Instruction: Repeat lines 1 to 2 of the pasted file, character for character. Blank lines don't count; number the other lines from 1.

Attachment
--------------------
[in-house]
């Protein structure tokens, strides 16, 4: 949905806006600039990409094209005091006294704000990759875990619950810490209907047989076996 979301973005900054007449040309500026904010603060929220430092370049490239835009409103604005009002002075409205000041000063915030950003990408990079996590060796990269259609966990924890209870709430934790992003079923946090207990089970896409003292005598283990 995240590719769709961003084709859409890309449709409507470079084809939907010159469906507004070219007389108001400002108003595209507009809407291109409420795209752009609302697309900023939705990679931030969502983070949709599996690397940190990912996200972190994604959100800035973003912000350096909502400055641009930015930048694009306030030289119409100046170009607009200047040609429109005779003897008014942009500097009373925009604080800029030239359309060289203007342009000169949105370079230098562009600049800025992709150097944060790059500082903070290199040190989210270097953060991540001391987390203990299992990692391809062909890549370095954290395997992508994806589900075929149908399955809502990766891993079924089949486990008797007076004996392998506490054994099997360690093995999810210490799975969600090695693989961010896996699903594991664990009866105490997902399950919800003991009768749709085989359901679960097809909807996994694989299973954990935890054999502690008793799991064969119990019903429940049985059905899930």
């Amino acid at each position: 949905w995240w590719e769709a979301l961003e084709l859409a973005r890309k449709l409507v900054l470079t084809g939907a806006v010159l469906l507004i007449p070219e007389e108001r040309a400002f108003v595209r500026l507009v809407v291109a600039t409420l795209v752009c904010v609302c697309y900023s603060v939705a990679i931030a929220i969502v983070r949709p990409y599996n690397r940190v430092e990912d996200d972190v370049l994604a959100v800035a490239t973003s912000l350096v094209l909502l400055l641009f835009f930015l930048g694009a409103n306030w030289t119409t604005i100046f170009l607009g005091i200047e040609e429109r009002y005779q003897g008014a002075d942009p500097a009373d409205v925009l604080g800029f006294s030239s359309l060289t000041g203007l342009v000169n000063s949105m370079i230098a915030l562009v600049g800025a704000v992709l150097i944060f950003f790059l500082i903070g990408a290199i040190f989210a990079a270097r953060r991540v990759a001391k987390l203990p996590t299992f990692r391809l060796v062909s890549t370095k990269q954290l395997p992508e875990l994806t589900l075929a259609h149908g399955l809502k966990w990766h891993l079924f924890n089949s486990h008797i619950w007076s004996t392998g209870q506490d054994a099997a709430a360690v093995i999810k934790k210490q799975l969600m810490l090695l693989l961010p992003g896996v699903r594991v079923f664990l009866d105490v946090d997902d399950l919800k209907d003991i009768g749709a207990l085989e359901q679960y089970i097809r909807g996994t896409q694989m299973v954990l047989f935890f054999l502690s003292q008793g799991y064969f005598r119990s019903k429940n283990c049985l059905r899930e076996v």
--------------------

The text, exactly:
[in-house]
């Protein structure tokens, strides 16, 4: 949905806006600039990409094209005091006294704000990759875990619950810490209907047989076996 979301973005900054007449040309500026904010603060929220430092370049490239835009409103604005009002002075409205000041000063915030950003990408990079996590060796990269259609966990924890209870709430934790992003079923946090207990089970896409003292005598283990 995240590719769709961003084709859409890309449709409507470079084809939907010159469906507004070219007389108001400002108003595209507009809407291109409420795209752009609302697309900023939705990679931030969502983070949709599996690397940190990912996200972190994604959100800035973003912000350096909502400055641009930015930048694009306030030289119409100046170009607009200047040609429109005779003897008014942009500097009373925009604080800029030239359309060289203007342009000169949105370079230098562009600049800025992709150097944060790059500082903070290199040190989210270097953060991540001391987390203990299992990692391809062909890549370095954290395997992508994806589900075929149908399955809502990766891993079924089949486990008797007076004996392998506490054994099997360690093995999810210490799975969600090695693989961010896996699903594991664990009866105490997902399950919800003991009768749709085989359901679960097809909807996994694989299973954990935890054999502690008793799991064969119990019903429940049985059905899930």